This is a big one and was probably one of the things I hated most about freelancing. Personally, I never got very good at being organized, so by the time February rolled around each year I was up to my eyeballs going through receipts, and bank and credit cards statements, trying to get my paperwork ready before I even met my accountant. Again, I like to learn the hard way! Trust me when I say that if you find a better way to keep your tax records organized all year, it will save you a lot of time and headache in the long run.
5. Set boundaries for your money and time.
First let’s talk about money. When you first start freelancing, you may here this from clients: “if you do this one project for free or cheap I swear… (there will be more work in the future) (this will look good on your resume/reel) (this will be the only time I ask – the next time I’ll have more of a budget).
As freelancers, we’ve heard it all! It’s not to say that you shouldn’t always take a lower paying gig, but make sure there is something in it for you, like a passion project, or non-profit, or the company has a proven track record of hiring again.
I would also discourage, as a general rule, bartering. I have done this in the past and sometimes it works, but sometimes it goes horribly wrong.
Now on to time. Clients are like my cat who begs to go outside. Once I give him and inch and let him outside (just this once), he takes a mile, and then he begs more often. You need to be somewhat like a tree: flexible, but grounded. Otherwise you will find yourself working 24/7.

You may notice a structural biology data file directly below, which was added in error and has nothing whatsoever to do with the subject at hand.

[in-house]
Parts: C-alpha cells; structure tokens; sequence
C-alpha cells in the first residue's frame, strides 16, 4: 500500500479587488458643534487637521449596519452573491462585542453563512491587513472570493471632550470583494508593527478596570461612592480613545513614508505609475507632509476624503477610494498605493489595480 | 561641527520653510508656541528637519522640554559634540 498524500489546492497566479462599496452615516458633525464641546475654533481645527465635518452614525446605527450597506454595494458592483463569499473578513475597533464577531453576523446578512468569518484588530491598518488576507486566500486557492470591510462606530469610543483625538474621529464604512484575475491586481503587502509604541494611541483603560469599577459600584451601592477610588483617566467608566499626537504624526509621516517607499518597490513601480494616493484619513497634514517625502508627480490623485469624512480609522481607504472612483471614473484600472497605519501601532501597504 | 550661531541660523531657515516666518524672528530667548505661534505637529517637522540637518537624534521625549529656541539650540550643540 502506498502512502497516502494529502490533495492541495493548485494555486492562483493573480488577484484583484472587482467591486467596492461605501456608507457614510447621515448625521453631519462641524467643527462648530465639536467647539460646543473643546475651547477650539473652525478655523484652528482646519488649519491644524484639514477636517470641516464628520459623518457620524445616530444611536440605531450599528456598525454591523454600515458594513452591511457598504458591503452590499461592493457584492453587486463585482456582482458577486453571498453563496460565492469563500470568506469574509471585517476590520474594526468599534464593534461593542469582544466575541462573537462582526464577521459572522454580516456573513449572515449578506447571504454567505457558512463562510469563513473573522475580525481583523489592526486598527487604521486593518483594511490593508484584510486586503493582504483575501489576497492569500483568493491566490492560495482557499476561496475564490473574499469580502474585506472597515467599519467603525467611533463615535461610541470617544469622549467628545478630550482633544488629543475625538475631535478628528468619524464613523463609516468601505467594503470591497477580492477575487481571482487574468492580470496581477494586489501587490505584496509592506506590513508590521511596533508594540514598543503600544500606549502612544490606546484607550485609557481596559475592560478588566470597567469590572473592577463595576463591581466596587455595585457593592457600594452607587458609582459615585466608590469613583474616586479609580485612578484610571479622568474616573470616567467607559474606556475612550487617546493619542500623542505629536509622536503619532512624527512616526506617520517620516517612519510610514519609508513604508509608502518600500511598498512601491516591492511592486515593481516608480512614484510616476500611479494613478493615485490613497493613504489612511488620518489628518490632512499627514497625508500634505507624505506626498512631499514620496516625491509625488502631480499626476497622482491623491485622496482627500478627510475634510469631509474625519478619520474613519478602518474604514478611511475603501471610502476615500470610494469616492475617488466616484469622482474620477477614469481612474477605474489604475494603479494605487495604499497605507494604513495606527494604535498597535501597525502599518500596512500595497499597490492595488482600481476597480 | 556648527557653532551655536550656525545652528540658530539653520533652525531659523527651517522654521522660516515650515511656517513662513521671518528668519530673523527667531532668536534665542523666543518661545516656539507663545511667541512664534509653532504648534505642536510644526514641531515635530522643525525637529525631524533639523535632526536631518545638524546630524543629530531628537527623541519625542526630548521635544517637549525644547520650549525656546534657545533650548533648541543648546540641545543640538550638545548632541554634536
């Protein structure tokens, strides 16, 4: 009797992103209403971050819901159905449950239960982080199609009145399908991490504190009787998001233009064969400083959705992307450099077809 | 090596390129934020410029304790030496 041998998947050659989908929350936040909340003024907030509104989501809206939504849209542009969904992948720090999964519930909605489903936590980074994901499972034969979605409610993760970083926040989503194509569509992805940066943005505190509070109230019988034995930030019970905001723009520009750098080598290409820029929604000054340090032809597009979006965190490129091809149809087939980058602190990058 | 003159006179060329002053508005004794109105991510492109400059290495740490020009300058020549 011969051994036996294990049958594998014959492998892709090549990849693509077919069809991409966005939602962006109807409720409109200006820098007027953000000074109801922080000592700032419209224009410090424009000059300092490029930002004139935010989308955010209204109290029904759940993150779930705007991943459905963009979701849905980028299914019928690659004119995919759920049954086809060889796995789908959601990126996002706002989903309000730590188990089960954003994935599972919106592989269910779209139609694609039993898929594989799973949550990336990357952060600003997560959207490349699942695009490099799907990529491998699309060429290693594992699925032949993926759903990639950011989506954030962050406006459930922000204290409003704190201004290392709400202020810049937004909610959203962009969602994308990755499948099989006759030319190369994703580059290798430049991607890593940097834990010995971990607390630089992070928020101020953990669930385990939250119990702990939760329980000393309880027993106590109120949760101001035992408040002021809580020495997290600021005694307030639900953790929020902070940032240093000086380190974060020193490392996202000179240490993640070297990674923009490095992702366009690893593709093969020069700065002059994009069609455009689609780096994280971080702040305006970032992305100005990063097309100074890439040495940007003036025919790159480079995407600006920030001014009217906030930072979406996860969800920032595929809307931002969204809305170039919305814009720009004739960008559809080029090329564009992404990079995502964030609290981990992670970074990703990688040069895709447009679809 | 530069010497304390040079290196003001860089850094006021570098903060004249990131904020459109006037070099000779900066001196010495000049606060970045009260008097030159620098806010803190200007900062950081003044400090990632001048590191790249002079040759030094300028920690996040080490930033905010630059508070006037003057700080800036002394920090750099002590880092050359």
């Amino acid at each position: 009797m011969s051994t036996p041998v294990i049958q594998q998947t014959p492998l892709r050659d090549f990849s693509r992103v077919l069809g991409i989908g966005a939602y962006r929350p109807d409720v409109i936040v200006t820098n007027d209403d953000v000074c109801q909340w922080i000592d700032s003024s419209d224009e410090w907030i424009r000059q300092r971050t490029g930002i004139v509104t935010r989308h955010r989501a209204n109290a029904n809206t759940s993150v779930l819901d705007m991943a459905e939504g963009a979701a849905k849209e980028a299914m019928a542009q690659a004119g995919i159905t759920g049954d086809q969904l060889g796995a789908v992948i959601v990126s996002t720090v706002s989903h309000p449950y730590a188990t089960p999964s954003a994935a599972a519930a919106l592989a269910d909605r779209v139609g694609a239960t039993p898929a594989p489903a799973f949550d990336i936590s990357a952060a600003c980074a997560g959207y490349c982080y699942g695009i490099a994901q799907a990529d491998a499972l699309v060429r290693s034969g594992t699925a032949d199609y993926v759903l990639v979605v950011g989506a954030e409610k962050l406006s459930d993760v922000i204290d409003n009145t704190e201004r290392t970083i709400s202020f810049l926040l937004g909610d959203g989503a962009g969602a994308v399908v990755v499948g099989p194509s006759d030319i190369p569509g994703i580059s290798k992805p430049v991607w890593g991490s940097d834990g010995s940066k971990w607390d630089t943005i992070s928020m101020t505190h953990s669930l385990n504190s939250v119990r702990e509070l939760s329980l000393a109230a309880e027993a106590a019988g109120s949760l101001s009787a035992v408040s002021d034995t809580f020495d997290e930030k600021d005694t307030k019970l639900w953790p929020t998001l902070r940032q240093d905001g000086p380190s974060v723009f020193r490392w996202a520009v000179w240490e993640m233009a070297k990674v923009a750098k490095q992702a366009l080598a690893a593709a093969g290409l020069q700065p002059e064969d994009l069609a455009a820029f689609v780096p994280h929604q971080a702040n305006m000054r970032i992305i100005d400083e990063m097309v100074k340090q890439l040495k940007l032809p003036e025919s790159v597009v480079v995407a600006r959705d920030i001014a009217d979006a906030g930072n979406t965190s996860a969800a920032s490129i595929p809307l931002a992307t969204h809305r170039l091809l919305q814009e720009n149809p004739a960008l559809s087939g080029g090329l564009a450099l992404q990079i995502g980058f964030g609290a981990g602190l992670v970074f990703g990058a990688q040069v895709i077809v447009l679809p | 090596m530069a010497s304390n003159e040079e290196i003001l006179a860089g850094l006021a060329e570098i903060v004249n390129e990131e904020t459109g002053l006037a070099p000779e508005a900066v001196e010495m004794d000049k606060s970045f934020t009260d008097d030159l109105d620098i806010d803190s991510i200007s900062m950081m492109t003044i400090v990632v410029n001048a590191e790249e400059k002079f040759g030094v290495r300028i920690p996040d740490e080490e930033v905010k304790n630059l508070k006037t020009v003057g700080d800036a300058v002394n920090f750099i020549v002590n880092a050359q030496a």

6. Don’t wait for opportunities to come to you. Hustle!
Here is another lesson I learned the hard way. Because I had worked in video for SO LONG before I started freelancing, I thought work would kind of magically come to me. I actually had to start working on my own projects, which had zero budget, before people really started taking notice of my work (I wrote more about that in this article) and I started working on projects that meant more to me. Doing so was a huge factor in how I landed my full time job.
You need to get out there and pitch, hustle, pitch some more, and work on your own thing, to really make it.
7. Set goals and adjust them as needed.
Here is another area where you need to be a tree. I always set goals for my freelance business at the beginning of the year, then broke them down into monthly and weekly goals so they were more manageable.
But, things happen, money gets tight, and situations change. Be open to revising your goals during the year as needed and don’t be upset if you have to change them or you didn’t accomplish them. A tree sways in the wind without breaking.
So those are my seven freelance tips for seven years of freelancing. I asked some of my favorite fellow freelancers to send me articles where they have their own tips so you have even more resources!
Any other tips freelancers would like to add in the comments?
Good luck future freelancer!
Freelancers Union – they have a plethora of useful information!
J Money from Budgets are Sexy: What I’ve Learned After 5 Years of Self-Employment
Michelle from The Shop My Closet Project: The #1 Thing I Hate About Freelancing
Kayla from Shoeaholic No More: Why Solopreneurs Can Never Quit #Hustling!
Brian from Luke 1428: 5 Important Life Lessons From My Freelance Writing